the bottom line, I know I cannot come up with the more or less good results working with disabled persons. I know I would be totally paralized by overthinking the most trivial things and it could be offensive (or at least very frustrative) for a person with disabilities.

It does not mean I'm not nice (at least I hope so!), it's just like I have some kind of my own inferiority complex, even with regular folks. look at this in this way -- like I'm an invalid myself in this regards, just psychological one somewhat. for years, I worked out some approaches and solutions to look more or less "normal" smile

so, nope, I could not shoot with a person with disabilities. I have all my compassion for them, but I don't want to hurt anybody involuntary by not being productive or effective.

well, at least you're honest!

Nov 23 12 11:35 am  Link  Quote 
Model
V Laroche
Posts: 2,746
New Orleans, Louisiana, US


Anna Storm wrote:
I love this thread! Here's a bit of my story as a disabled model

I haven't been able to stand or walk since I was 10 years old due to a neuro-muscular disorder.  I use a scooter to get around, have a very modified vehicle, and live on my own.  Independence is my middle name.  I got my bachelors in psychology and went into Americorps.  It's like the Peace Corps but in the US. I built houses in New Orleans and chopped down trees to construct an accessible trail for a camp catering to those with disabilities.  When I got back I tried to find a job but it's ridiculously difficult.  People just brush me off and assume I'm incapable of doing what they need me to do.

Yet I've managed to be successful in the most shallow industry in the world haha.

If you're so "successful," why did you rip me off on MM Market and then block me when I asked for a refund??? You owe me $20.

Nov 23 12 08:37 pm  Link  Quote 
Photographer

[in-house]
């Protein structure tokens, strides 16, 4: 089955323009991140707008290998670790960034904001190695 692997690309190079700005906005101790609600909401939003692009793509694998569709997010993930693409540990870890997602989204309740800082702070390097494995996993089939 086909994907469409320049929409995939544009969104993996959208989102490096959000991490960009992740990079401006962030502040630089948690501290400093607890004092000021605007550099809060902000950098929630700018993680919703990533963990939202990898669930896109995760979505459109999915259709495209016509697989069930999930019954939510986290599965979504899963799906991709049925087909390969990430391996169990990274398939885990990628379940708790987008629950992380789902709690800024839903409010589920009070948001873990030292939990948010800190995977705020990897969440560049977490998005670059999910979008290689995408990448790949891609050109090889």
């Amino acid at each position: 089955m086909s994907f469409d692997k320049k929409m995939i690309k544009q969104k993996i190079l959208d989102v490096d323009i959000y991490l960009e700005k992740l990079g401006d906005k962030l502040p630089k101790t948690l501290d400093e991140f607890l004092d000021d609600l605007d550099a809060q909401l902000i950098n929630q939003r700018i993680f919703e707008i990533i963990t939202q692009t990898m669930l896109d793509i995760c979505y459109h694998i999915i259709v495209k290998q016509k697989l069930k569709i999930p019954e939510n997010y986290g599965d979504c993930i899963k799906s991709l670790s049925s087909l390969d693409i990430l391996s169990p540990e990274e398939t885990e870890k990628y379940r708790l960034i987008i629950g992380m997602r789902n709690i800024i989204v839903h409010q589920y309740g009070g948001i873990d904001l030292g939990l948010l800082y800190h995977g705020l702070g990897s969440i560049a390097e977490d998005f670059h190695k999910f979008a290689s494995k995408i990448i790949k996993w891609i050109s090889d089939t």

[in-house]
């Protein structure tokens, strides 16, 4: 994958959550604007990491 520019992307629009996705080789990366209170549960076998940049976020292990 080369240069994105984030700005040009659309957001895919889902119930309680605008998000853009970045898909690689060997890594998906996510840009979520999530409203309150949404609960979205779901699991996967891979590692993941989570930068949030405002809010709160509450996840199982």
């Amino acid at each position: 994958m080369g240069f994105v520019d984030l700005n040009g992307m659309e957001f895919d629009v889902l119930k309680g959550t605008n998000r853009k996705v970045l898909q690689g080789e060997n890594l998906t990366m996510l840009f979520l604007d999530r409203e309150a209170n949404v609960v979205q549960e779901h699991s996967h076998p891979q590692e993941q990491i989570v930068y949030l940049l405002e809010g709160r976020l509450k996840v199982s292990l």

Photographe
Posts: 2,350
Bristol, England, United Kingdom


London typically celebrated bladerunners and amputees, but other forms of disability have not really seen the light in mainstream fashion yet, however in TV disabled presenters and programmes are fairly common perhaps.

Your portfolio should be an inspiration to many people.
Nov 24 12 05:07 am  Link  Quote 
Model
Miss Marianna
Posts: 195
Groningen, Groningen, Netherlands


Rollo David Snook wrote:
London typically celebrated bladerunners and amputees, but other forms of disability have not really seen the light in mainstream fashion yet, however in TV disabled presenters and programmes are fairly common perhaps.

Your portfolio should be an inspiration to many people.

which portfolio?

Nov 27 12 01:20 am  Link  Quote 
Photographer
udor
Posts: 22,009
New York, New York, US


Miss Marianna wrote:

which portfolio?

The one that you have online!

Your MM portfolio Miss Marianna!

http://photos.modelmayhem.com/photos/100417/01/4bc96bfea3677.jpg

                           smile   smile   smile

Nov 27 12 05:03 am  Link  Quote 
Model
Miss Marianna
Posts: 195
Groningen, Groningen, Netherlands


oh well, thanks!
Dec 01 12 01:47 am  Link  Quote 
Photographer
Top Level Studio
Posts: 3,232
Victoria, British Columbia, Canada


David Shinobi  wrote:
Any persons disability SHOULD have no affect what-so-ever.

Very PC and very unrealistic.  In modelling, the look needs to be right to work for the image.  In many cases, a disability is irrelevant, but if it's visible, it is a feature of a person, like their height or hair length or whatever.

Sometimes a feature matters, sometimes it doesn't.  For instance, if I need a bald model for a shoot, a model with hair doesn't qualify.  If I need a short model, a tall one does not qualify.

Blanket statements like the one quoted sound noble, but are not really useful.

Dec 02 12 03:46 pm  Link  Quote 
Model
Miss Marianna
Posts: 195
Groningen, Groningen, Netherlands


i agree!
Dec 04 12 09:18 am  Link  Quote 
Model
Miss Marianna
Posts: 195
Groningen, Groningen, Netherlands


Jan 30 13 08:57 am  Link  Quote 
Model
yurb
Posts: 6
New York, New York, US


I just re-joined MM! Thank you to all the models here who serve as an inspiration for me!
Jul 13 13 08:01 am  Link  Quote 
Photographer
Richard Tallent
Posts: 7,092
Beaumont, Texas, US